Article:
Directed by Alfonso Cuaron
Written by Alfonso Cuaron and Carlos Cuaron
Starring Sandra Bullock and George Clooney
PG-13, 90 minutes
Darkness. The soundtrack builds into a deafening blare as the title card flashes. The sound becomes just about intolerable and then it suddenly stops, introducing us to an awe-inspiring shot of the Earth from space. This is how Alfonso Cuaron’s Gravity begins, and it makes a hell of a first impression.
That impression doesn’t fade, and the very first shot of this movie goes on for about fifteen minutes. By the time we get our first cut, the space station Dr. Ryan Stone (Sandra Bullock) and astronaut Matt Kowalski (George Clooney) are working on is destroyed and the two are left to their own devices in the most terrifying place to survive; space, the final frontier. The bad thing about new frontiers is that there is no one to help you if thing’s go wrong, and Gravity plays on this fear. It instills that anxiety with one of the very first title cards, expressing the truth that “life is impossible in space.” The rest of the film unfolds as a nail-biter where Dr. Stone and the astronaut must find a way back down to Earth safely.
At its very heart, Gravity is a thriller. When it keeps to that goal, the film succeeds in ways almost unimaginable. The lingering threat of Murphy’s Law runs rampant over the characters as everything that can go wrong for someone in space does. For fair stretches of the film, my stomach was in knots.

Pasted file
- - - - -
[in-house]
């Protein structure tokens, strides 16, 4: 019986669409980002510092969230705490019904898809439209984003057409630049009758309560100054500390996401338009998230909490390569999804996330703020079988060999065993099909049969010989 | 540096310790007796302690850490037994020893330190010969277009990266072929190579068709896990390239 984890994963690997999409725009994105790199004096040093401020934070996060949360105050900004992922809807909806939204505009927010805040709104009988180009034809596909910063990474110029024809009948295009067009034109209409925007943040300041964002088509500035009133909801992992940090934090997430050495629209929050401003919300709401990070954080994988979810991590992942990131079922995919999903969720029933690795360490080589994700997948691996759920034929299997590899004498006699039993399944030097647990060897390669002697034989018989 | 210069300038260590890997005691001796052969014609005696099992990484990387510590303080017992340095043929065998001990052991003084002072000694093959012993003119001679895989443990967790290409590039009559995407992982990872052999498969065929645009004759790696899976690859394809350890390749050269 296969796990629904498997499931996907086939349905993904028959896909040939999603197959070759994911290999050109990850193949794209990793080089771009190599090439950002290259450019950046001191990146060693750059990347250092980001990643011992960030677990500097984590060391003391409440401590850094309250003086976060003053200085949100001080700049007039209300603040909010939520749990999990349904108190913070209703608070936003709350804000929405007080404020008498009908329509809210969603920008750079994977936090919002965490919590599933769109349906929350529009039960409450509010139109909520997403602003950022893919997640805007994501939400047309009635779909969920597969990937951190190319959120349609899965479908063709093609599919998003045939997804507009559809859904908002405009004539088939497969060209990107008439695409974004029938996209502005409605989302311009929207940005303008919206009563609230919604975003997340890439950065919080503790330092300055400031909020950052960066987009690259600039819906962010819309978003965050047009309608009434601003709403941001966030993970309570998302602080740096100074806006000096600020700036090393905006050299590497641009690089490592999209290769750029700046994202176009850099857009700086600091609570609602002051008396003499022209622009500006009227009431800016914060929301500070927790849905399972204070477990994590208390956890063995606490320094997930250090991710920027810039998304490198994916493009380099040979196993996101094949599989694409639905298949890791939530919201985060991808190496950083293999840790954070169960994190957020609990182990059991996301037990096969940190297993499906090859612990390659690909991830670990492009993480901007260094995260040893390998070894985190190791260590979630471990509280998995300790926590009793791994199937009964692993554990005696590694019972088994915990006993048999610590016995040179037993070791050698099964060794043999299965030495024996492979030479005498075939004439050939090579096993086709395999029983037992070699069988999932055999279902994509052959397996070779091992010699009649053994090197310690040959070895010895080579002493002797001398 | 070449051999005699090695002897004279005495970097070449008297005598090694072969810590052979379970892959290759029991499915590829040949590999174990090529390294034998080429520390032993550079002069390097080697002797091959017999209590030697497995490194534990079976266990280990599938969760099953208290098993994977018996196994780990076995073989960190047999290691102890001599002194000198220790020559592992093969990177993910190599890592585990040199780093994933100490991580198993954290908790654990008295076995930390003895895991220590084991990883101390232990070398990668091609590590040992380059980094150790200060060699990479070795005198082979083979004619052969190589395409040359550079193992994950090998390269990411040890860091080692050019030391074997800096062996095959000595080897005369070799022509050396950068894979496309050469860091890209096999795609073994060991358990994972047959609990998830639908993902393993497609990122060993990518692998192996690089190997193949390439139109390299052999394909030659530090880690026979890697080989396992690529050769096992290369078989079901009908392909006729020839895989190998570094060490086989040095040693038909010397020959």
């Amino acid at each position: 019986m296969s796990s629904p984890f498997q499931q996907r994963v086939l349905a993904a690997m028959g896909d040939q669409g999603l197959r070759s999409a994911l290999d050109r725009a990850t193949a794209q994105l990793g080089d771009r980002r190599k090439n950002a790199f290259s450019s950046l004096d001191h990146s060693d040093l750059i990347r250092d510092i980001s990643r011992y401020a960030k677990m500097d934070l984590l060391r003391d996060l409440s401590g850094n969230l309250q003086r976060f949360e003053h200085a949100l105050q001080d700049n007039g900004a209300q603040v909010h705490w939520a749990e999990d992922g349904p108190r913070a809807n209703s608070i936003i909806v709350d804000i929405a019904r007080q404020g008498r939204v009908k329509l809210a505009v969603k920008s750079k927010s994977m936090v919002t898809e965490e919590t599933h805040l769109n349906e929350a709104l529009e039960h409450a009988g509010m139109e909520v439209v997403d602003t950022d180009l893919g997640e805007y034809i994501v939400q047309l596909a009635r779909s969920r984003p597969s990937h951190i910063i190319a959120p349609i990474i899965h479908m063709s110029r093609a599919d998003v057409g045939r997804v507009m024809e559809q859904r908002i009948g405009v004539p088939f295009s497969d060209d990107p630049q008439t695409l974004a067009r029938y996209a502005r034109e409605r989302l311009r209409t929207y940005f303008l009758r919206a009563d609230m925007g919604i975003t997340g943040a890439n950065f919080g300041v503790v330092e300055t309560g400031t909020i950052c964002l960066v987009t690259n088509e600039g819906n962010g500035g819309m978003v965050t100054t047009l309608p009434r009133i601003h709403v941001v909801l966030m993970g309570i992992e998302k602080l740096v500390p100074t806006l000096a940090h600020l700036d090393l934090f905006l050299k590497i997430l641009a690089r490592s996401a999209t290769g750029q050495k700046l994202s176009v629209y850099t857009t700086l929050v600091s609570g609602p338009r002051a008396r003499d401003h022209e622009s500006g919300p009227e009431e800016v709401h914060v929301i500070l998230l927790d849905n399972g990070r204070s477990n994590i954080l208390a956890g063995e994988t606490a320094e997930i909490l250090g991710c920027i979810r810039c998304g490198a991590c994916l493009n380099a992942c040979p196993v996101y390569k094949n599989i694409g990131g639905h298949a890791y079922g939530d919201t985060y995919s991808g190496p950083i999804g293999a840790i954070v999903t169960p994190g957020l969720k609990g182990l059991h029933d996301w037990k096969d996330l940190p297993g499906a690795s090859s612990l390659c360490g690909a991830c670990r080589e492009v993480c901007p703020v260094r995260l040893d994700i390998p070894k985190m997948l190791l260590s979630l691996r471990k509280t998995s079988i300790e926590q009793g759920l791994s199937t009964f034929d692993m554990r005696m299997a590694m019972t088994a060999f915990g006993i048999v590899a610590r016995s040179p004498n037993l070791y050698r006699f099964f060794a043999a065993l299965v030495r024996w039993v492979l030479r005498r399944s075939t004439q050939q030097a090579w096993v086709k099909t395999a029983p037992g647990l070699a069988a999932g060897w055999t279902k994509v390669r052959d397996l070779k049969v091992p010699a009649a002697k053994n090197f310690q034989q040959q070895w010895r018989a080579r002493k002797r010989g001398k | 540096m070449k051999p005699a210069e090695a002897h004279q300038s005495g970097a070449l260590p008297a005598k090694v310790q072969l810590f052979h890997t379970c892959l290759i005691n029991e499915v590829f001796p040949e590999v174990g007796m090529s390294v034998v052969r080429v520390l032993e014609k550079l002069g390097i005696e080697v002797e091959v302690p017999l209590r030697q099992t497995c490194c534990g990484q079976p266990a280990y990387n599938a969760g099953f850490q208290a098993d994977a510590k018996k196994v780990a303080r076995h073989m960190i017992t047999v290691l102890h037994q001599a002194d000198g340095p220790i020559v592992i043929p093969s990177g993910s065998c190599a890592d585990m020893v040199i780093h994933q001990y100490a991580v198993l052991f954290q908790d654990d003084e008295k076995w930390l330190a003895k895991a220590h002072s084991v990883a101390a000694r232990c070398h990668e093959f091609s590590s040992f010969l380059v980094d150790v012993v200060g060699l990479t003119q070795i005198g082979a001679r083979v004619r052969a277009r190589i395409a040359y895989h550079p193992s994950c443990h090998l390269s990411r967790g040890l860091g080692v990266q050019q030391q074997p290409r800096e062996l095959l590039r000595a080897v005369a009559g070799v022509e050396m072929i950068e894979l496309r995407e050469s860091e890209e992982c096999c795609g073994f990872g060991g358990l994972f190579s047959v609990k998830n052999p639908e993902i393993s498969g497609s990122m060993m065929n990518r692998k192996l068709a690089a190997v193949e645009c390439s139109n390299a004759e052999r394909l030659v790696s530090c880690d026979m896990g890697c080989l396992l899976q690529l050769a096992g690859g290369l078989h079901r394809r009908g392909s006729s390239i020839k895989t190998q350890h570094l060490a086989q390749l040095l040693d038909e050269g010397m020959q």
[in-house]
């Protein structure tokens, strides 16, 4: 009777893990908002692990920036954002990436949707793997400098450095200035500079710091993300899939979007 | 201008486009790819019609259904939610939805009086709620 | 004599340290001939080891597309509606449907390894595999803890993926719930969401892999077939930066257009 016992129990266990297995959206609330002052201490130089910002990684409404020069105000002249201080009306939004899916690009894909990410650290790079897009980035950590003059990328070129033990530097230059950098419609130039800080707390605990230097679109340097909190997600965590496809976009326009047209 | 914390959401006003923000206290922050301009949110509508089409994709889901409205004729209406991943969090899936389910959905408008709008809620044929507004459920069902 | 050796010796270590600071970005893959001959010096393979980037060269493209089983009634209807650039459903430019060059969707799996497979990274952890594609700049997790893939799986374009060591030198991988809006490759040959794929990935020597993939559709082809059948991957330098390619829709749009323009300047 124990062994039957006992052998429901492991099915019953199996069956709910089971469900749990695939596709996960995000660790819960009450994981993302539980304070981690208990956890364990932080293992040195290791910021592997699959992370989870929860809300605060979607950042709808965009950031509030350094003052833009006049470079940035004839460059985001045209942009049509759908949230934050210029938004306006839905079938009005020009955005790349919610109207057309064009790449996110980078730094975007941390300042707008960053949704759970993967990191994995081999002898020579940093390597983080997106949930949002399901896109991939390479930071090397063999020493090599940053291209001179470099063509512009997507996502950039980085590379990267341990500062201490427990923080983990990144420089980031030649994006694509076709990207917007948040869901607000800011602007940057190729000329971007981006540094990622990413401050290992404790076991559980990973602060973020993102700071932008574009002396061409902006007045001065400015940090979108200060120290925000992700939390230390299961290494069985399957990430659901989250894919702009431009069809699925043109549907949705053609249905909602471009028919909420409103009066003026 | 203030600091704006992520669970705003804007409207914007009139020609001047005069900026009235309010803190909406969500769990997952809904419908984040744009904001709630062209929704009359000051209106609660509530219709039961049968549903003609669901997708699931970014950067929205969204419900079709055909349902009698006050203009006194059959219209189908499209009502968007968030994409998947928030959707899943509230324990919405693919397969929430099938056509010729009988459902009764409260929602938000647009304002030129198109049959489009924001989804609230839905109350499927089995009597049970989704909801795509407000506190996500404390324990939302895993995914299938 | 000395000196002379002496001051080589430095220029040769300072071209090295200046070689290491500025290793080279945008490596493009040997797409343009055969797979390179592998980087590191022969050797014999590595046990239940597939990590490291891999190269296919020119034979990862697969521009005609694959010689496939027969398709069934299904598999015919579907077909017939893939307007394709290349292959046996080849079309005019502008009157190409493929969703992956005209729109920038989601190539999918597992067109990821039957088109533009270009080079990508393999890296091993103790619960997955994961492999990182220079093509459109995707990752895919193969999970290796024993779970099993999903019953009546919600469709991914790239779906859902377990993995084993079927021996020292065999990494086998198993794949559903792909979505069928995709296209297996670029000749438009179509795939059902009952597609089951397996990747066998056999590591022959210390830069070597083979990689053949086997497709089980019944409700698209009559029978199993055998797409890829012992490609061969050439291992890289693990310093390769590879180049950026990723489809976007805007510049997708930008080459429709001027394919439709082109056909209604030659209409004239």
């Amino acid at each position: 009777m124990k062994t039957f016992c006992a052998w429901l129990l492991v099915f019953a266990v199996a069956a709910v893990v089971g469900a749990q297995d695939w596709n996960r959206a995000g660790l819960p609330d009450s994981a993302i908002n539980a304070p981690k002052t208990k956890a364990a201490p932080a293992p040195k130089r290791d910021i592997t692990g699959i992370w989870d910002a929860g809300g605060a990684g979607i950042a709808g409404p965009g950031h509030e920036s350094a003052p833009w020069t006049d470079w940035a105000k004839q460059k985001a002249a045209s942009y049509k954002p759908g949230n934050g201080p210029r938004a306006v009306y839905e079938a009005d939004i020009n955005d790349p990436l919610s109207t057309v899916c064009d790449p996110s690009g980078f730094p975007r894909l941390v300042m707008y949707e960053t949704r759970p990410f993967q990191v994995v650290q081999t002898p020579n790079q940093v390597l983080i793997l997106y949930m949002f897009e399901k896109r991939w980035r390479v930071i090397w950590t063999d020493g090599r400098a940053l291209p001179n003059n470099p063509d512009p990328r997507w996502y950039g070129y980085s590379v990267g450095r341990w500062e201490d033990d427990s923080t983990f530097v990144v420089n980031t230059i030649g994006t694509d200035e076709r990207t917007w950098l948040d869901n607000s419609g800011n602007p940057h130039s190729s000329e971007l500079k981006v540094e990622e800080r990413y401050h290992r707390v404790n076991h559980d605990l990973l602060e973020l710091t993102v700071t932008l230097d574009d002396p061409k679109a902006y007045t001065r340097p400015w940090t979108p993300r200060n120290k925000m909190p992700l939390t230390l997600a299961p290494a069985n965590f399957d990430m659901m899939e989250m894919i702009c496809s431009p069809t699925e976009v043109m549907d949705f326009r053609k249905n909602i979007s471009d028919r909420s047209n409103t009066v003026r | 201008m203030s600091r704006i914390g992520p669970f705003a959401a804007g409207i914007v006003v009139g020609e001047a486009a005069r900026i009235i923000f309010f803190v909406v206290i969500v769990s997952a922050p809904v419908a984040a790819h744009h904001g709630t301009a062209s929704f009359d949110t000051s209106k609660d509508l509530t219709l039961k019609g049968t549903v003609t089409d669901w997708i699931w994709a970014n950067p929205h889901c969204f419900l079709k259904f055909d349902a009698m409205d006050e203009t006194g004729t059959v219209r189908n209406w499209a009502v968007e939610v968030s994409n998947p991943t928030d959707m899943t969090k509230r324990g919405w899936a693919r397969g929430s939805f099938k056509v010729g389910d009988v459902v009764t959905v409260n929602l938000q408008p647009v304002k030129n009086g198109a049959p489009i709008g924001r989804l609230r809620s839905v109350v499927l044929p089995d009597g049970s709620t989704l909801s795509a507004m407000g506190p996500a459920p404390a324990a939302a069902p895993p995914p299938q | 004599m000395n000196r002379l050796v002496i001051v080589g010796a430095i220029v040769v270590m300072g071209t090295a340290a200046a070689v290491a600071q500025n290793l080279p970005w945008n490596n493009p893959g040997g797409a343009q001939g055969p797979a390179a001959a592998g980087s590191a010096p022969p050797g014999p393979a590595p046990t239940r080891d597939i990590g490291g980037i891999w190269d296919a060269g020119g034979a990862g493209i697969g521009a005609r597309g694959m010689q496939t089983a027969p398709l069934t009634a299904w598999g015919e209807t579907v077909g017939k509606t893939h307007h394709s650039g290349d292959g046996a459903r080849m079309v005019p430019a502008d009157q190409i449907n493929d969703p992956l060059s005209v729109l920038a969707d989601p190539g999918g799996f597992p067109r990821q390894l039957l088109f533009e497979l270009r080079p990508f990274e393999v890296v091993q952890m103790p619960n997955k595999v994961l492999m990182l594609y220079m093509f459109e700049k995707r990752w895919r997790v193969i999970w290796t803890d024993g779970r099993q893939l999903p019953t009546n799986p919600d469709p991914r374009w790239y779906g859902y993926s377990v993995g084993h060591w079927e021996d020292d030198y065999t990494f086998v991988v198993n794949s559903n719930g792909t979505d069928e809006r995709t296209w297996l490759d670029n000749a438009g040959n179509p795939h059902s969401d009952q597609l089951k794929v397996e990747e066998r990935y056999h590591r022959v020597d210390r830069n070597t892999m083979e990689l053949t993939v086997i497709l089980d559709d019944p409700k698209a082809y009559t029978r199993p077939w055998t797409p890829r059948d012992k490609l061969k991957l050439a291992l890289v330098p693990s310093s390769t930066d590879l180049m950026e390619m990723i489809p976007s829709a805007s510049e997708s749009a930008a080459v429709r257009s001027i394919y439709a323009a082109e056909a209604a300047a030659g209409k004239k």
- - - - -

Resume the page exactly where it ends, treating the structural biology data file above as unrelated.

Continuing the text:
Unfortunately, and I never thought I would be saying this, when the movie plays catch up and tries to offer up moments where we get to dig beneath the surface of the two characters, Gravity can’t help but falter. I fully understand what is being accomplished with these flourishes, especially when it comes to Sandra Bullock’s character (she may share top billing with George Clooney as per the end credits, but this is her show all the way), but it can’t help but feel unneeded in a movie where the situation and how these characters negotiate it would be sufficient. It displays a level of sentimentality that it frankly doesn’t earn. Plus, the film’s overall message is at odds with the tagline on the poster.
Despite this, the visual effects work on display is beyond incredible. You should believe the hype in heeding everyone’s claims that seeing this movie in 3-D is necessary to fully appreciating some of the craft that went into it. I presume it is just as effective a thriller in regular projection but 3-D hasn’t been done this gracefully in many a moon.
Overall, Gravity is a very entertaining hour and a half at the movies that only gets slightly bogged down in sentimentality. I highly recommend seeing this film on the big screen, you won’t be let down.
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